David Bourget (Western Ontario)
David Chalmers (ANU, NYU)
Rafael De Clercq
Ezio Di Nucci
Jack Alan Reynolds
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Dialectica 65 (2):221-240 (2011)
This paper argues that it is possible to knowingly believe something while judging that one ought not to believe it and (so) viewing the belief as manifesting a sort of failure. I offer examples showing that such ‘alienated belief’ has several potential sources. I contrast alienated belief with self-deception, incontinent (or akratic) belief and half-belief. I argue that the possibility of alienated belief is compatible with the so-called ‘transparency’ of first-person reflection on belief, and that the descriptive and expressive difficulties it involves stem from well-understood sources. I conclude by speculating that endorsed belief is in important respects like intentional action. Reflection on the possibility of alienated belief may thus help us to see one respect in which an agent can be responsible for her attitudes
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References found in this work BETA
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Richard A. Moran (2001). Authority and Estrangement: An Essay on Self-Knowledge. Princeton University Press.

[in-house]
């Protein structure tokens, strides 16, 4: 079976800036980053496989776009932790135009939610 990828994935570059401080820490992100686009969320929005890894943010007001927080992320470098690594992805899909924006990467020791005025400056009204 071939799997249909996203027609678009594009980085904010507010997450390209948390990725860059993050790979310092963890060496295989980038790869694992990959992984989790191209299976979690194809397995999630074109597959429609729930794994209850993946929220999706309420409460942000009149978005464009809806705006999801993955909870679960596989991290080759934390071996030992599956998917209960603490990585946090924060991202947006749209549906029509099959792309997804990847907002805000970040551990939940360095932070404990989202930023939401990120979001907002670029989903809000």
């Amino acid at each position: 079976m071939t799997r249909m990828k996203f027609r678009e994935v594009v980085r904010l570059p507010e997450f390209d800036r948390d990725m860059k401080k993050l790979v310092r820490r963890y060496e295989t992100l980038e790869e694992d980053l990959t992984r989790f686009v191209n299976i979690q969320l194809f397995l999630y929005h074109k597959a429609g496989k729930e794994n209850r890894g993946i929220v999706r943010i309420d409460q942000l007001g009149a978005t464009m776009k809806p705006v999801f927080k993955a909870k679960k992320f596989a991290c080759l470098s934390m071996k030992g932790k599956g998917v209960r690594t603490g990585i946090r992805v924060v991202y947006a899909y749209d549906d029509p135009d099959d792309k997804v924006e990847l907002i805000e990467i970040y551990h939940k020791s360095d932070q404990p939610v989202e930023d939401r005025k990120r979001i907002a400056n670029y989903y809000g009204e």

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Citations of this work BETA
Marianna Bergamaschi Ganapini (forthcoming). Why We Can Still Believe the Error Theory. International Journal of Philosophical Studies:1-14.
Michael Brownstein & Alex Madva (2012). The Normativity of Automaticity. Mind and Language 27 (4):410-434.
Cristina Borgoni (2016). Dissonance and Irrationality: A Criticism of The In‐Between Account of Dissonance Cases. Pacific Philosophical Quarterly 97 (1):48-57.
Cristina Borgoni (2015). On Knowing One's Own Resistant Beliefs. Philosophical Explorations 18 (2):212-225.
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